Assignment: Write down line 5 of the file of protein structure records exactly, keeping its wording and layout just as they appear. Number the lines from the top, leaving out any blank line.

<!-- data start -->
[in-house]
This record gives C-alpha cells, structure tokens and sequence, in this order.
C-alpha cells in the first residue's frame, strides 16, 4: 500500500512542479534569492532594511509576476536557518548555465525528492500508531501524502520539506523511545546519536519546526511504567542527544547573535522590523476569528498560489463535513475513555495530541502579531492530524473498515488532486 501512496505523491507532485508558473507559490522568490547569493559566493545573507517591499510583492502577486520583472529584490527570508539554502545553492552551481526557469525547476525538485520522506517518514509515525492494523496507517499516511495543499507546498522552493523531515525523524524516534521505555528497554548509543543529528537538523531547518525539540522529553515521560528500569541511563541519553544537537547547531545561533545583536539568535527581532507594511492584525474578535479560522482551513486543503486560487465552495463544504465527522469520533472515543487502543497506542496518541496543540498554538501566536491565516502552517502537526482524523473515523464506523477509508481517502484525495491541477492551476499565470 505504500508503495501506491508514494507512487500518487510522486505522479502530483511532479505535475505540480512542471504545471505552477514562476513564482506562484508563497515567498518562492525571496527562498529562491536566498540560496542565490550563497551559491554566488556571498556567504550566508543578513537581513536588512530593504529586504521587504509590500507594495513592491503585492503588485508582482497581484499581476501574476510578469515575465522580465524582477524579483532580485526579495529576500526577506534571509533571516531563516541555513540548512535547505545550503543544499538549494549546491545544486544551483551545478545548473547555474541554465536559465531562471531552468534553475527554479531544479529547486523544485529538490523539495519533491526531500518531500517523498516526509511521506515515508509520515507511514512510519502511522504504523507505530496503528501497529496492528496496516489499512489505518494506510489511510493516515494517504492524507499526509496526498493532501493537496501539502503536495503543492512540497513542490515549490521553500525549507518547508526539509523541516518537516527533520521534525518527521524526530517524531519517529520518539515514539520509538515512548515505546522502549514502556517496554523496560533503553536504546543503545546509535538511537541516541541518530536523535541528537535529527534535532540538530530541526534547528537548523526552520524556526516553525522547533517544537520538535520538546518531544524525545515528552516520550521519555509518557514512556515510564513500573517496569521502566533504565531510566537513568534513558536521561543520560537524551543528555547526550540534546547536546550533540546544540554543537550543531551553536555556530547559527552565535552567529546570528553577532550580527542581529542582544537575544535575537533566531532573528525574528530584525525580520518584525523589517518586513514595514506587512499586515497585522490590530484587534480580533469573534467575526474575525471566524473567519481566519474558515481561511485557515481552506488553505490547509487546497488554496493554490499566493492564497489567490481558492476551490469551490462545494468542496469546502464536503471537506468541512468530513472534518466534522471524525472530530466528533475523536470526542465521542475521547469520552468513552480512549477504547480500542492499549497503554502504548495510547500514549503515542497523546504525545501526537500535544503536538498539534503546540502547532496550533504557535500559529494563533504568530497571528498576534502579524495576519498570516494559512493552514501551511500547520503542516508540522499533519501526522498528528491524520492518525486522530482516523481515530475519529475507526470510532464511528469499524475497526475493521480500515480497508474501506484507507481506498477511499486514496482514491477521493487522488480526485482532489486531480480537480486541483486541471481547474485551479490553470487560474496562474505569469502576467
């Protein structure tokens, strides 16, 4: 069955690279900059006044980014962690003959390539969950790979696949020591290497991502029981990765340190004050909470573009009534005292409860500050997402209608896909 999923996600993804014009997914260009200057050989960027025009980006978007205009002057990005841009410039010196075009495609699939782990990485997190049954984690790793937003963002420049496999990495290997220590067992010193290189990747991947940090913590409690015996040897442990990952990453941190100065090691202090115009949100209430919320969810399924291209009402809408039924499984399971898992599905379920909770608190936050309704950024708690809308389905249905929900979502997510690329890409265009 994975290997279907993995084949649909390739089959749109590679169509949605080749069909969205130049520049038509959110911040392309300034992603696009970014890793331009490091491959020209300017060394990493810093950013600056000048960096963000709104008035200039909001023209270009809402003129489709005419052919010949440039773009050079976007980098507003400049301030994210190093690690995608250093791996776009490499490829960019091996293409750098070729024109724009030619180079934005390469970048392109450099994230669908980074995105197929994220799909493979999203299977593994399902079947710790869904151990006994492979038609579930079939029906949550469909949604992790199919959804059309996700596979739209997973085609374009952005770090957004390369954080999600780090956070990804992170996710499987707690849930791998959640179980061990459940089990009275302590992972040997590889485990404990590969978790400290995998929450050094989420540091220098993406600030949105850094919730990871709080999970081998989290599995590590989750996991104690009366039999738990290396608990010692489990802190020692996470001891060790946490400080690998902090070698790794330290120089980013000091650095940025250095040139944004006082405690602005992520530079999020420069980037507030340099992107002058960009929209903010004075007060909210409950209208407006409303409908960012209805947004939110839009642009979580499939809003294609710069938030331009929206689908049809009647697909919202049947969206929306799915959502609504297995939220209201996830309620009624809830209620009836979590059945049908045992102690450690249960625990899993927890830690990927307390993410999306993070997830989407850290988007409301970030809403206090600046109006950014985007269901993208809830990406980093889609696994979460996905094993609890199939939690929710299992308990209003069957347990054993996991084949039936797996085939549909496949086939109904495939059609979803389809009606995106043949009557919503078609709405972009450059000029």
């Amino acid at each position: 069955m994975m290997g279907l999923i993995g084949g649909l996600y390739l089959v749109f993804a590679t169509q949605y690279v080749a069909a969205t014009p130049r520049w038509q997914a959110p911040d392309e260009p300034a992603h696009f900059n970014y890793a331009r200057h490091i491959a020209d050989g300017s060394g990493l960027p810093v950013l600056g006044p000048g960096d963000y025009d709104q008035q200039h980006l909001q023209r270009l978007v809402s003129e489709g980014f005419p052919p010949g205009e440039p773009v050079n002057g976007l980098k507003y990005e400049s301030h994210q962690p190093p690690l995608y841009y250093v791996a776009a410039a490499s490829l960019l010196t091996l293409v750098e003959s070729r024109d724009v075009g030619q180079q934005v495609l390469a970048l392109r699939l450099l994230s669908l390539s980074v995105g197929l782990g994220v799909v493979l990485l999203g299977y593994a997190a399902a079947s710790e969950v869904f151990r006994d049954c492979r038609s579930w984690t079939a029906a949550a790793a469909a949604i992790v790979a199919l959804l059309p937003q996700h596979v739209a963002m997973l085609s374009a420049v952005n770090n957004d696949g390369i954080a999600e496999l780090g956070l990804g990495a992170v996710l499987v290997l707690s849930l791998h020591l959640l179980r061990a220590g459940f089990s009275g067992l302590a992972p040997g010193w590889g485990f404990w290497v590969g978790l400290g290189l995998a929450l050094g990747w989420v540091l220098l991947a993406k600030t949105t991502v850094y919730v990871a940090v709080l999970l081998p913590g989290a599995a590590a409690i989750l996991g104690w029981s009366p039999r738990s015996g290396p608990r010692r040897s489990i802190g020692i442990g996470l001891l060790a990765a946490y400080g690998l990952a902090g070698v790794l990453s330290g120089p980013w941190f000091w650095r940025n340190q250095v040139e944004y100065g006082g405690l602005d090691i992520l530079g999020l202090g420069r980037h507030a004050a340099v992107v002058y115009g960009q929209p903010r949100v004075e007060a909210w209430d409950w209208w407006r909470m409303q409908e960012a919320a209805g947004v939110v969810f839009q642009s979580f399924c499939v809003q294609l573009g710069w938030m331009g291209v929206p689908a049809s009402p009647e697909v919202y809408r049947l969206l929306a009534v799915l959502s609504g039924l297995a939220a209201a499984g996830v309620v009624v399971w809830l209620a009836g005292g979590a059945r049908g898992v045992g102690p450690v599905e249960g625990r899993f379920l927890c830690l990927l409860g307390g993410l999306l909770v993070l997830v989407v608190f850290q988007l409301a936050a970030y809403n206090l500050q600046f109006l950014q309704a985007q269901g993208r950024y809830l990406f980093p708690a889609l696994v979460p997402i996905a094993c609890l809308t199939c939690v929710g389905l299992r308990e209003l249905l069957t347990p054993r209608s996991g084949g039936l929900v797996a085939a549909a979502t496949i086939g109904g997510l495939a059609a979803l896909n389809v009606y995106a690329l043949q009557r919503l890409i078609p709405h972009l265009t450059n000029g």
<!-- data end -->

């Amino acid at each position: 069955m994975m290997g279907l999923i993995g084949g649909l996600y390739l089959v749109f993804a590679t169509q949605y690279v080749a069909a969205t014009p130049r520049w038509q997914a959110p911040d392309e260009p300034a992603h696009f900059n970014y890793a331009r200057h490091i491959a020209d050989g300017s060394g990493l960027p810093v950013l600056g006044p000048g960096d963000y025009d709104q008035q200039h980006l909001q023209r270009l978007v809402s003129e489709g980014f005419p052919p010949g205009e440039p773009v050079n002057g976007l980098k507003y990005e400049s301030h994210q962690p190093p690690l995608y841009y250093v791996a776009a410039a490499s490829l960019l010196t091996l293409v750098e003959s070729r024109d724009v075009g030619q180079q934005v495609l390469a970048l392109r699939l450099l994230s669908l390539s980074v995105g197929l782990g994220v799909v493979l990485l999203g299977y593994a997190a399902a079947s710790e969950v869904f151990r006994d049954c492979r038609s579930w984690t079939a029906a949550a790793a469909a949604i992790v790979a199919l959804l059309p937003q996700h596979v739209a963002m997973l085609s374009a420049v952005n770090n957004d696949g390369i954080a999600e496999l780090g956070l990804g990495a992170v996710l499987v290997l707690s849930l791998h020591l959640l179980r061990a220590g459940f089990s009275g067992l302590a992972p040997g010193w590889g485990f404990w290497v590969g978790l400290g290189l995998a929450l050094g990747w989420v540091l220098l991947a993406k600030t949105t991502v850094y919730v990871a940090v709080l999970l081998p913590g989290a599995a590590a409690i989750l996991g104690w029981s009366p039999r738990s015996g290396p608990r010692r040897s489990i802190g020692i442990g996470l001891l060790a990765a946490y400080g690998l990952a902090g070698v790794l990453s330290g120089p980013w941190f000091w650095r940025n340190q250095v040139e944004y100065g006082g405690l602005d090691i992520l530079g999020l202090g420069r980037h507030a004050a340099v992107v002058y115009g960009q929209p903010r949100v004075e007060a909210w209430d409950w209208w407006r909470m409303q409908e960012a919320a209805g947004v939110v969810f839009q642009s979580f399924c499939v809003q294609l573009g710069w938030m331009g291209v929206p689908a049809s009402p009647e697909v919202y809408r049947l969206l929306a009534v799915l959502s609504g039924l297995a939220a209201a499984g996830v309620v009624v399971w809830l209620a009836g005292g979590a059945r049908g898992v045992g102690p450690v599905e249960g625990r899993f379920l927890c830690l990927l409860g307390g993410l999306l909770v993070l997830v989407v608190f850290q988007l409301a936050a970030y809403n206090l500050q600046f109006l950014q309704a985007q269901g993208r950024y809830l990406f980093p708690a889609l696994v979460p997402i996905a094993c609890l809308t199939c939690v929710g389905l299992r308990e209003l249905l069957t347990p054993r209608s996991g084949g039936l929900v797996a085939a549909a979502t496949i086939g109904g997510l495939a059609a979803l896909n389809v009606y995106a690329l043949q009557r919503l890409i078609p709405h972009l265009t450059n000029g």